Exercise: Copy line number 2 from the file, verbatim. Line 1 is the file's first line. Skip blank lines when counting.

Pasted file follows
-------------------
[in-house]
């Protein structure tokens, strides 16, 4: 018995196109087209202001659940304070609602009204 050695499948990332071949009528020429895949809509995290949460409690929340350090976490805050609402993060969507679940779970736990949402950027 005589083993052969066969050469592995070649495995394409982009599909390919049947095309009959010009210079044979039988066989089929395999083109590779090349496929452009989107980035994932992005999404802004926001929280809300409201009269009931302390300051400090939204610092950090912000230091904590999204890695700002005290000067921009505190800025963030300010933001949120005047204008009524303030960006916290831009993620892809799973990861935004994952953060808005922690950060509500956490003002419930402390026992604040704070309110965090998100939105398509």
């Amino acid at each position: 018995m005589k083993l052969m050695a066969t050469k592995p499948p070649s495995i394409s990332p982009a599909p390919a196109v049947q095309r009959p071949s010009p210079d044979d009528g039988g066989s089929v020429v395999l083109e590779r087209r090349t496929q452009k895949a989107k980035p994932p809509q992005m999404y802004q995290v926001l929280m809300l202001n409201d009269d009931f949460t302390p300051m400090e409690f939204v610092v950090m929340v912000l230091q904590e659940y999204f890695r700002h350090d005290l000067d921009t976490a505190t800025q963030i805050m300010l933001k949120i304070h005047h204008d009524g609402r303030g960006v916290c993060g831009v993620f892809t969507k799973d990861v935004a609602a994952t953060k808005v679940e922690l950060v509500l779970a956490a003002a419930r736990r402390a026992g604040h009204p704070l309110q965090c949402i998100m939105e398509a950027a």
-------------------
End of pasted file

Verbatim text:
């Protein structure tokens, strides 16, 4: 018995196109087209202001659940304070609602009204 050695499948990332071949009528020429895949809509995290949460409690929340350090976490805050609402993060969507679940779970736990949402950027 005589083993052969066969050469592995070649495995394409982009599909390919049947095309009959010009210079044979039988066989089929395999083109590779090349496929452009989107980035994932992005999404802004926001929280809300409201009269009931302390300051400090939204610092950090912000230091904590999204890695700002005290000067921009505190800025963030300010933001949120005047204008009524303030960006916290831009993620892809799973990861935004994952953060808005922690950060509500956490003002419930402390026992604040704070309110965090998100939105398509």